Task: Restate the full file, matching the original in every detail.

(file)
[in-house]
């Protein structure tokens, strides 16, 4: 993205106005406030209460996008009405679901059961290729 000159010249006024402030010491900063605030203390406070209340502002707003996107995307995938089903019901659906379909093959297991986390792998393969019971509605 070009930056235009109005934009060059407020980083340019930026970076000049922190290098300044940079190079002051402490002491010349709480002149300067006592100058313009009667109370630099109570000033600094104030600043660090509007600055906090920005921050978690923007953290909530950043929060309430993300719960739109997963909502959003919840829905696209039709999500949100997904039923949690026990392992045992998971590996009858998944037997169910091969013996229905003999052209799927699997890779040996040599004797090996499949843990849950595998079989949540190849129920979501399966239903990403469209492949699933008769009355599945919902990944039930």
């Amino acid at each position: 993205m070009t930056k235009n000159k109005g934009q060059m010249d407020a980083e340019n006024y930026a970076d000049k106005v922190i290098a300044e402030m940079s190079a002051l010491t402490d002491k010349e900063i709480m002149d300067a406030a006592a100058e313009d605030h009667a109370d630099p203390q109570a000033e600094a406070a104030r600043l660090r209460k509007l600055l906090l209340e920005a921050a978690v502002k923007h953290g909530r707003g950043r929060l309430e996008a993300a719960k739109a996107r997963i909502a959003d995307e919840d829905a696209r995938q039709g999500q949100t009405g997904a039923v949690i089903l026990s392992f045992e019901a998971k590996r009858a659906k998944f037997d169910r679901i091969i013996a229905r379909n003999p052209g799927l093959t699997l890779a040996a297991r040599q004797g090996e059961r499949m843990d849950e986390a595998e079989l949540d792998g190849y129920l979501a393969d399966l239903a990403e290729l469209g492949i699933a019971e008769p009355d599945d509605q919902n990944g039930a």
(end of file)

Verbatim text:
[in-house]
């Protein structure tokens, strides 16, 4: 993205106005406030209460996008009405679901059961290729 000159010249006024402030010491900063605030203390406070209340502002707003996107995307995938089903019901659906379909093959297991986390792998393969019971509605 070009930056235009109005934009060059407020980083340019930026970076000049922190290098300044940079190079002051402490002491010349709480002149300067006592100058313009009667109370630099109570000033600094104030600043660090509007600055906090920005921050978690923007953290909530950043929060309430993300719960739109997963909502959003919840829905696209039709999500949100997904039923949690026990392992045992998971590996009858998944037997169910091969013996229905003999052209799927699997890779040996040599004797090996499949843990849950595998079989949540190849129920979501399966239903990403469209492949699933008769009355599945919902990944039930």
């Amino acid at each position: 993205m070009t930056k235009n000159k109005g934009q060059m010249d407020a980083e340019n006024y930026a970076d000049k106005v922190i290098a300044e402030m940079s190079a002051l010491t402490d002491k010349e900063i709480m002149d300067a406030a006592a100058e313009d605030h009667a109370d630099p203390q109570a000033e600094a406070a104030r600043l660090r209460k509007l600055l906090l209340e920005a921050a978690v502002k923007h953290g909530r707003g950043r929060l309430e996008a993300a719960k739109a996107r997963i909502a959003d995307e919840d829905a696209r995938q039709g999500q949100t009405g997904a039923v949690i089903l026990s392992f045992e019901a998971k590996r009858a659906k998944f037997d169910r679901i091969i013996a229905r379909n003999p052209g799927l093959t699997l890779a040996a297991r040599q004797g090996e059961r499949m843990d849950e986390a595998e079989l949540d792998g190849y129920l979501a393969d399966l239903a990403e290729l469209g492949i699933a019971e008769p009355d599945d509605q919902n990944g039930a």